Monday marks one hundred years to the day since California approved women’s suffrage. On October 10th, 1911, California narrowly gave women the right to vote. In fact, many Bay Area counties, including San Francisco, opposed the measure.
Sacramento State Government Professor Kim Nalder says that’s because the women’s suffrage movement was closely tied to prohibition. “There were a lot of bars and brothels too, so prostitution was one of the issues,” said Nalder. “And there was this conception that women might do away with some of the old boy’s clubs and the power centers that previously existed that were comfortable for some people.”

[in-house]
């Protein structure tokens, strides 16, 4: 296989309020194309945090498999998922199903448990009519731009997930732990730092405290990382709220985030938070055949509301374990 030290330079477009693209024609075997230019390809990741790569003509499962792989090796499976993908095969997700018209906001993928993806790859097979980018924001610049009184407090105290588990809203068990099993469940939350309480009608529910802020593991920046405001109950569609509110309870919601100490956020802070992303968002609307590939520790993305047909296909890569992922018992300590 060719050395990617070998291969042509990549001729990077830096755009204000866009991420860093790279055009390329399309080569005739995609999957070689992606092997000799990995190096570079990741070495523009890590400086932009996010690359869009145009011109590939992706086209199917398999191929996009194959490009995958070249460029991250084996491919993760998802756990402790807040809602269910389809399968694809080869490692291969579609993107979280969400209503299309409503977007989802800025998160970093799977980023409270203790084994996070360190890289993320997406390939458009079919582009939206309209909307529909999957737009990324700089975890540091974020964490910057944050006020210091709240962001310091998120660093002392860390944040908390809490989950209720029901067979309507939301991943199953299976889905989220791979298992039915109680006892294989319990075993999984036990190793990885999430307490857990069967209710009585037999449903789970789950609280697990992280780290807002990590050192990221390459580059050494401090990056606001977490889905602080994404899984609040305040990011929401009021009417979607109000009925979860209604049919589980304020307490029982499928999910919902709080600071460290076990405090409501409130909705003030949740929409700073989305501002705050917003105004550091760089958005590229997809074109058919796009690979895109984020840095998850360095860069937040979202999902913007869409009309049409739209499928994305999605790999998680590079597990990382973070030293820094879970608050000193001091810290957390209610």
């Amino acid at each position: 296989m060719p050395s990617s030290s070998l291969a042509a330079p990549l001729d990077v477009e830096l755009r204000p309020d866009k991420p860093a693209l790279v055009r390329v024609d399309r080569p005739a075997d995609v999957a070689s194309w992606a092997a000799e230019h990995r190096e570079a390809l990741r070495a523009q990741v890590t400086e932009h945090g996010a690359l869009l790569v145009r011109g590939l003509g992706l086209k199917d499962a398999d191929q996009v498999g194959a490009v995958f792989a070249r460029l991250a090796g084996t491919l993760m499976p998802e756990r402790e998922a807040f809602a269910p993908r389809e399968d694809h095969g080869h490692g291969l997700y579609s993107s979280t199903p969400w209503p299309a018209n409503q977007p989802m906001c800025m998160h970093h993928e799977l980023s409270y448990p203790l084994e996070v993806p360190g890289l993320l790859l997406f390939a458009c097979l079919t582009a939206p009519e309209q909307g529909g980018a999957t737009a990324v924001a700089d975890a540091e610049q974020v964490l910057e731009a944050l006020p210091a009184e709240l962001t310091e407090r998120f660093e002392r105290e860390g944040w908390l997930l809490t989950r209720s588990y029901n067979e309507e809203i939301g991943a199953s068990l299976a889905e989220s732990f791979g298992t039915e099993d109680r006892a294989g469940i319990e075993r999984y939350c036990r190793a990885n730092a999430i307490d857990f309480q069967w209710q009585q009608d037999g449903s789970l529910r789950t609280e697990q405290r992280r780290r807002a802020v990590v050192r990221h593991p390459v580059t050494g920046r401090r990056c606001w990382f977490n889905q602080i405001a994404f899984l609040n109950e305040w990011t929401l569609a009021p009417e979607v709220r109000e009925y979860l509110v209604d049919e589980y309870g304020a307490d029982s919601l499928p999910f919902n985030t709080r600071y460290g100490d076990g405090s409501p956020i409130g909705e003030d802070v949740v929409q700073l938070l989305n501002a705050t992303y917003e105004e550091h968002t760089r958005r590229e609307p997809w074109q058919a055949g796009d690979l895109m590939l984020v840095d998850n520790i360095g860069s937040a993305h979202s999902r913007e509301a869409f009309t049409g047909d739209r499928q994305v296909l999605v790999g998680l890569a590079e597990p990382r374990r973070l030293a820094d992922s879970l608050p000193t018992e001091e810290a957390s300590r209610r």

Instead, women’s suffrage passed with strong support in rural areas. Nalder says the arguments in favor were more about extending the duties of the household to the state – rather than civil rights and equality.
California was the sixth state to give women the right to vote. The U.S. constitution was amended nine years later in 1920.
On that same Election Day 100 years ago, voters also approved a direct democracy measure that created California’s initiative, referendum and recall processes. That measure passed by a much wider margin – about three-to-one.